The race for the White House has begun in earnest. It is a long process, but one that follows a set of familiar steps.
In early September, the Democratic party signalled the start of the race to find its standard bearer with a live debate between the party's contenders.
Since then the contenders have been taking part in a series of debates in an attempt to win support before the beginning of what is known as the primaries. This is when Democrats go to the polls to nominate a candidate.
Democratic contenders will take part in a series of debates
This time around, Republicans will not need to go through this process because no party opposition to George W Bush is likely to emerge. His focus over the next few months will be fundraising.
The next few months will see a lot more television advertising for the Democratic contenders as well as aggressive fundraising.
Primaries will begin in late January. Voters will cast a ballot for a slate of delegates who are usually pledged to a party contender. The contender who wins the most delegates across the nation wins.
This, however, is not confirmed until the party's national convention in the summer, which the delegates attend.
While most states hold primaries, some hold what are known as caucuses to nominate a candidate. A caucus is more complex than a primary.
No Republican challenger to Mr Bush is likely to emerge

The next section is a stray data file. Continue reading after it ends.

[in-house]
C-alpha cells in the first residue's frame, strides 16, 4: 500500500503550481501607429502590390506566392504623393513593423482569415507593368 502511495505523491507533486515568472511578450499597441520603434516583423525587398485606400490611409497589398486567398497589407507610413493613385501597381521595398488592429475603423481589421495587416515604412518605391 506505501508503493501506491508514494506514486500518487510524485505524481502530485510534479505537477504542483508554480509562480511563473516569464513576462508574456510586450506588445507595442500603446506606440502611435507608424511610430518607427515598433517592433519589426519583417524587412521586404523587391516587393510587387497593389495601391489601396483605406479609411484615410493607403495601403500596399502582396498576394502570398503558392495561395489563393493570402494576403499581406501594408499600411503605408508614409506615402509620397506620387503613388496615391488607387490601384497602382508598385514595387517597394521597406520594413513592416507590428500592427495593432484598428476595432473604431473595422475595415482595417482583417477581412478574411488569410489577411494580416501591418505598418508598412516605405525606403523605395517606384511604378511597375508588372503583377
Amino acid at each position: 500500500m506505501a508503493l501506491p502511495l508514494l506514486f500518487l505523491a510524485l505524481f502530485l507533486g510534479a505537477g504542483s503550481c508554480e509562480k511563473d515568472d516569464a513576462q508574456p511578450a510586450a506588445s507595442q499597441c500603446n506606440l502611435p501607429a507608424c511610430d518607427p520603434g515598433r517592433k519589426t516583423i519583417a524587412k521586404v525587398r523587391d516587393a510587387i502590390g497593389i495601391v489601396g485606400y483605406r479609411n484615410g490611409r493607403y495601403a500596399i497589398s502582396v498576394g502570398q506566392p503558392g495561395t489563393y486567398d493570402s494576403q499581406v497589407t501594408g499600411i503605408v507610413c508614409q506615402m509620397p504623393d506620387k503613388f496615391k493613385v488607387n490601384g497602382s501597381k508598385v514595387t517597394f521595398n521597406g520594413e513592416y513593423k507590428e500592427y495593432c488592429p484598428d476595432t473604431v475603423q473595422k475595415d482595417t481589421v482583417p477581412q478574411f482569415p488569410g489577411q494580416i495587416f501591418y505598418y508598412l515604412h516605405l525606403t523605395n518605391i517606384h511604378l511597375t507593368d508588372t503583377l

It is a multi-stage process that tends to start at grassroots, precinct level and proceed through stages to a state convention.
The states of Iowa and New Hampshire will officially kick off the process to choose delegates, with the former holding caucuses on 19 January 2004 and the latter a primary eight days later.
This time around, primaries are characterised by what is known as frontloading, which means that a huge number of primaries are being held over a short period of time.
There has been a trend over past election campaigns for states to hold their primaries earlier and earlier to try to increase their influence in the nomination process.
This time, because so many are being held during February, the Democratic nominee could emerge early on, possibly in late February.
Between the end of the primaries and the party national convention, the candidate who is believed to have won the nomination will spend months bolstering their campaign organisations and placing key people where necessary.
He or she will also scout around for a vice-presidential running-mate.
The Democratic National Convention will take place in Boston in the week of 26 July, while the Republican National Convention will take place in New York between 30 August and 2 September.
Party conventions are the great set pieces of American politics
The conventions are one of the great set pieces of American politics. They are the one occasion when, in order to nominate their presidential and vice-presidential candidates, the entire national party comes together for a mixture of politics and partying.
On the last night the presidential candidate gives his big speech - a key opportunity to outline to the nation the major themes of his campaign.
Because of the extensive media coverage, candidates usually get a bounce out of their convention - a rise in their standing in the polls.
The official campaign between the Democratic and Republican rivals begins when the conventions are over. There will be heavy spending on nationwide television publicity and the two challengers will likely square up in a series of televised debates.
Tens of millions of people tend to watch these debates, some of which take place within a month of the elections.
The nation will vote in a general election on 2 November, 2004.